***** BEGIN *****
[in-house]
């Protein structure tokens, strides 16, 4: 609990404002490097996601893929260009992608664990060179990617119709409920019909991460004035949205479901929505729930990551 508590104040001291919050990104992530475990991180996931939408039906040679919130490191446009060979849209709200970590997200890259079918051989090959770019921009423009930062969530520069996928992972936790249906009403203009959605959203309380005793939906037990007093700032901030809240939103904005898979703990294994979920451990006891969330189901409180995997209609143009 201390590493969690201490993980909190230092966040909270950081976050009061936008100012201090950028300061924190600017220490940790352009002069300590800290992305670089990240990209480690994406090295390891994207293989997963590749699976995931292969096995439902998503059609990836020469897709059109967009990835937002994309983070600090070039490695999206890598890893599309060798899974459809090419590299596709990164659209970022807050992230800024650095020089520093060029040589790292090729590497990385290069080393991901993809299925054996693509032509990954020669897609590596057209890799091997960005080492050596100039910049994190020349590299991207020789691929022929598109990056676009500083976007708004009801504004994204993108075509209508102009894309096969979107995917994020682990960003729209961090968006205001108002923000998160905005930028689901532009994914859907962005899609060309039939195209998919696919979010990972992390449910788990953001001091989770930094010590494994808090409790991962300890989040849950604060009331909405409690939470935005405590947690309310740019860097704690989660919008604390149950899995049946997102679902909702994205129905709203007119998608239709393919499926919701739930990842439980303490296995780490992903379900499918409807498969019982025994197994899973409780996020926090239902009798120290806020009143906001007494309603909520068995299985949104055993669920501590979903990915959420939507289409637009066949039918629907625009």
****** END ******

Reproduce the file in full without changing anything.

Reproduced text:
[in-house]
């Protein structure tokens, strides 16, 4: 609990404002490097996601893929260009992608664990060179990617119709409920019909991460004035949205479901929505729930990551 508590104040001291919050990104992530475990991180996931939408039906040679919130490191446009060979849209709200970590997200890259079918051989090959770019921009423009930062969530520069996928992972936790249906009403203009959605959203309380005793939906037990007093700032901030809240939103904005898979703990294994979920451990006891969330189901409180995997209609143009 201390590493969690201490993980909190230092966040909270950081976050009061936008100012201090950028300061924190600017220490940790352009002069300590800290992305670089990240990209480690994406090295390891994207293989997963590749699976995931292969096995439902998503059609990836020469897709059109967009990835937002994309983070600090070039490695999206890598890893599309060798899974459809090419590299596709990164659209970022807050992230800024650095020089520093060029040589790292090729590497990385290069080393991901993809299925054996693509032509990954020669897609590596057209890799091997960005080492050596100039910049994190020349590299991207020789691929022929598109990056676009500083976007708004009801504004994204993108075509209508102009894309096969979107995917994020682990960003729209961090968006205001108002923000998160905005930028689901532009994914859907962005899609060309039939195209998919696919979010990972992390449910788990953001001091989770930094010590494994808090409790991962300890989040849950604060009331909405409690939470935005405590947690309310740019860097704690989660919008604390149950899995049946997102679902909702994205129905709203007119998608239709393919499926919701739930990842439980303490296995780490992903379900499918409807498969019982025994197994899973409780996020926090239902009798120290806020009143906001007494309603909520068995299985949104055993669920501590979903990915959420939507289409637009066949039918629907625009």